Janey Godley

Janey Godley

Date of birth: 20-01-1961
Janey Godley was brought up in the East End of Glasgow. Aged 19, she married into a gangster family. For 14 years, she and her husband ran a pub in the tough Calton area, a venue which saw the first performances by Jerry Sadowitz. In 1994, she turned to stand-up herself and has since played everywhere from the Glastonbury Festival to inmates at Scottish prisons. She was also a contenstant on the 2004 C4 reality show, Kings Of Comedy

In 2002, she won Best Show Concept at the New Zealand Comedy Festival and, in 2006 won the Spirit of The Festival Award. Also in 2006, she was a finalist for the 44th annual Scotswoman of the Year Award.

Her autobiography Handstands in the Dark, a top ten bestseller both as hardback (2005) and paperback (2006), covers her pre-showbiz life.

She writes non-comic features for The Scotsman newspaper, has written and performed a one-woman play The Point Of Yes, and continues to write a successful blog, which she started on Chortle in 2004.

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Janey Godley: Too Old For Telly

Note: This review is from 2012

Review by Jay Richardson

Janey Godley maintains that at 51, she’s too old for television and too honest. Her late mother’s life lesson, preceded by ultra-violence towards the headmistress who dared assault the comic as a child, was to call a ‘cunt’ a ‘cunt’. It’s a lesson Godley recalled when she met Tony Blair.

So yes, we’re unlikely to find her on the Comedy Roadshow alongside ‘that floppy-haired fucker’. The Glaswegian’s biography is a bestselling memoir but it’s too spiky for television.

For those unfamiliar with the barbed tales Godley tells of poverty, abuse and meeting the great and good, this evening, April Fool’s, marks the anniversary of her murdered mother’s body being pulled from the River Clyde.

Remarks like, ‘I’ve had a gun held to my head in the Calton’ undoubtedly cement her authority. But more importantly, they legitimise her devil-may-care attitude towards causing offence. She retains an insider-outsider status, able to speak from the experience of a grim upbringing in Glasgow’s East End while unashamedly revealing that her daughter is privately educated.

There’s a funny, fond interplay between the two, with her daughter introducing her in less than flattering terms and Godley responding in kind by spilling all on her child’s sex life.

Godley is a proud Scottish woman who can lazily play to the gallery by suggesting that just four women from the Gorbals would have seen off Hitler, without anything in the way of a routine to support this claim. Yet she places the blame for female body insecurity squarely with women’s magazines rather than men.

Of course she damns domestic violence, but the condemnation emerges organically, even while she plays with the frisson of suggesting that she likes sex ‘rough, angry and fighty’. And that Contrary to society’s prevailing wisdom about mature women, she boasts that she’s currently ‘beating cock off with a stick’.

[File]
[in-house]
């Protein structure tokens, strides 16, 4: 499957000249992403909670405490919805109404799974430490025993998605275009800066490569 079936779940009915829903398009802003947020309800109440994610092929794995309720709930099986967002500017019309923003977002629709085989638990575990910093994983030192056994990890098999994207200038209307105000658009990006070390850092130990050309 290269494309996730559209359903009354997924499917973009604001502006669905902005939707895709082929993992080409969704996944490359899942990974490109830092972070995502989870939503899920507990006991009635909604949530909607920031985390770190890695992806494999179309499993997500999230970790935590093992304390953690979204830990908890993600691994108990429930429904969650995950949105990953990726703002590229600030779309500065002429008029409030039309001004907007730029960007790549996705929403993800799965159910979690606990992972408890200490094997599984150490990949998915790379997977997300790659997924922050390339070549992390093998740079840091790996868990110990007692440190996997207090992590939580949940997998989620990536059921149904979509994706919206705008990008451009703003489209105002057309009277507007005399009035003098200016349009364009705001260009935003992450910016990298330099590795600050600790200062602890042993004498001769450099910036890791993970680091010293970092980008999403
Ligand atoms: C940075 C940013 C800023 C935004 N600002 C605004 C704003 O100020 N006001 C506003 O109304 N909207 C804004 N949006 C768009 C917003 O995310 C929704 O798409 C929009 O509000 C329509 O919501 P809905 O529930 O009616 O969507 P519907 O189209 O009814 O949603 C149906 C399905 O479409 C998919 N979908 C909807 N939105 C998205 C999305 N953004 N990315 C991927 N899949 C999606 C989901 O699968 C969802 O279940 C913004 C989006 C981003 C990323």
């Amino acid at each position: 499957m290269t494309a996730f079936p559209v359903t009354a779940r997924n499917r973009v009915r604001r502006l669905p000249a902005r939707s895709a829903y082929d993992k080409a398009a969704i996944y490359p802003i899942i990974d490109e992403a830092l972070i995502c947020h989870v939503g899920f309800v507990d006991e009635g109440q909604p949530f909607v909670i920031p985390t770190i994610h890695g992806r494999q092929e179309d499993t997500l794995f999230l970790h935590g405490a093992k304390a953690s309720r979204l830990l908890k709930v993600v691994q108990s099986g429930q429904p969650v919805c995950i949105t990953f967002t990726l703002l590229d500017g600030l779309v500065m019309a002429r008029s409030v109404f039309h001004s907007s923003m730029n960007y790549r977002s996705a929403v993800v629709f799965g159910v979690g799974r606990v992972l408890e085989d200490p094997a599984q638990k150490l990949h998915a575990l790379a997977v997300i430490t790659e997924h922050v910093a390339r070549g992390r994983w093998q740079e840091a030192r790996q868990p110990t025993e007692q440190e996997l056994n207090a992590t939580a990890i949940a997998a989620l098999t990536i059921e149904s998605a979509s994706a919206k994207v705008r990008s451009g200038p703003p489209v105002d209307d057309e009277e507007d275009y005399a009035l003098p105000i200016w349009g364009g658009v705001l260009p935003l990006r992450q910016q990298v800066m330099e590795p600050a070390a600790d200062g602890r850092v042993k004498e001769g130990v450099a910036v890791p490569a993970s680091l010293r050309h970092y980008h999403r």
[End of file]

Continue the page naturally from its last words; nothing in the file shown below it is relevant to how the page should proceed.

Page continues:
Despite the subject matter, and some lingering resentment, there’s a light, matter-of-factness to her yarn-spinning , exemplified by her amusing sectarian anecdote of performing to Irish-American republicans in Boston. They presumed she was Catholic, a fiction that she was in no hurry to correct.

At times of nervousness, she blurts out the inappropriate, squeaking out a gag that stops the bar dead. Rather brilliantly, she then turns her pariah branding into an immediate, cheeky riposte.

There are a couple of passages of established material. Like Billy Connolly, Godley long ago reached a point in her career when she can pick and choose from a bottomless well of stories according to whim and where the audience inspire her, making her interactions with them and segues into each routine appear seamless.

An interval after half an hour doesn’t serve her at all and she closed the first part uncertainly with a rushed tale of her mother receiving her comeuppance for mocking the disabled. Undeterred, she returns and resumes on the same theme, more specifically her mammy’s blunt political incorrectness.

This time round it’s a daring, skilfully woven narrative that allows her to have her cake and eat it – condemning the sort of misguided, liberal hand-wringing that allows disabled people carte-blanche to behave anti-socially and without censure, topped with a potent mix of horror and admiration at her mother’s snapping. A tricky balance, the truth of the account and the human behaviour expressed therein release floodgates of laughter tinged with teeth-sucking guilt.

Godley’s mother and her friends, embittered by alcohol and absent menfolk can seem like absolute gorgons. Yet so vividly are they portrayed that there’s a joyous empathy to be had with their foul-mouthed defiance.

If, as with Andrew Lawrence’s Too Ugly For TV tour, a show’s title can be used as passive-aggressive leverage to shame commissioners into offering airtime, then it won’t be before time for Godley. The real obscenity is that in a multi-channel universe, with broadcasters criticised for not employing more older women, a platform can’t be found for such a distinctive, opinionated performer.

Imagine her aping Kevin Bridges with a series tracing the origins of her routines and career, chewing the fat with Jerry Sadowitz and Glaswegian gangsters.

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Published: 2 Apr 2012


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